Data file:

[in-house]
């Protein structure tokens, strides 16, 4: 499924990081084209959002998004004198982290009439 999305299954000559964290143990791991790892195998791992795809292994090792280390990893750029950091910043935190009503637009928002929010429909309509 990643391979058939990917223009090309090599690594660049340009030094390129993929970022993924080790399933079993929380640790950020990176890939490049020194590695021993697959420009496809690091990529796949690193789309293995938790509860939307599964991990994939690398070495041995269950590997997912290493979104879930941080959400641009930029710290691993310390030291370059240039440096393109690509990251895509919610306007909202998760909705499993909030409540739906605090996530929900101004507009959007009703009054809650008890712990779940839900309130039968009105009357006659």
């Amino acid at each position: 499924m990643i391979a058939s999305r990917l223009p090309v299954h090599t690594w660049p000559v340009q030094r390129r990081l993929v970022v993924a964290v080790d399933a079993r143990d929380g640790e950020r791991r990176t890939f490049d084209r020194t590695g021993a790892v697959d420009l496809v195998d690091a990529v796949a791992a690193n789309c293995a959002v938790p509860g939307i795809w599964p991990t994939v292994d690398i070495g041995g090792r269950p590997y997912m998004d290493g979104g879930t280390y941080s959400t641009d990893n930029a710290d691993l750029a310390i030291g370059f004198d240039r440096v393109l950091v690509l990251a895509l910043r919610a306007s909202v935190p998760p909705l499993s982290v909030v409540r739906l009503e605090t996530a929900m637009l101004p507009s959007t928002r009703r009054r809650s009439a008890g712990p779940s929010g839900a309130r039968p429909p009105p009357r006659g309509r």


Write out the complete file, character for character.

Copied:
[in-house]
């Protein structure tokens, strides 16, 4: 499924990081084209959002998004004198982290009439 999305299954000559964290143990791991790892195998791992795809292994090792280390990893750029950091910043935190009503637009928002929010429909309509 990643391979058939990917223009090309090599690594660049340009030094390129993929970022993924080790399933079993929380640790950020990176890939490049020194590695021993697959420009496809690091990529796949690193789309293995938790509860939307599964991990994939690398070495041995269950590997997912290493979104879930941080959400641009930029710290691993310390030291370059240039440096393109690509990251895509919610306007909202998760909705499993909030409540739906605090996530929900101004507009959007009703009054809650008890712990779940839900309130039968009105009357006659």
């Amino acid at each position: 499924m990643i391979a058939s999305r990917l223009p090309v299954h090599t690594w660049p000559v340009q030094r390129r990081l993929v970022v993924a964290v080790d399933a079993r143990d929380g640790e950020r791991r990176t890939f490049d084209r020194t590695g021993a790892v697959d420009l496809v195998d690091a990529v796949a791992a690193n789309c293995a959002v938790p509860g939307i795809w599964p991990t994939v292994d690398i070495g041995g090792r269950p590997y997912m998004d290493g979104g879930t280390y941080s959400t641009d990893n930029a710290d691993l750029a310390i030291g370059f004198d240039r440096v393109l950091v690509l990251a895509l910043r919610a306007s909202v935190p998760p909705l499993s982290v909030v409540r739906l009503e605090t996530a929900m637009l101004p507009s959007t928002r009703r009054r809650s009439a008890g712990p779940s929010g839900a309130r039968p429909p009105p009357r006659g309509r």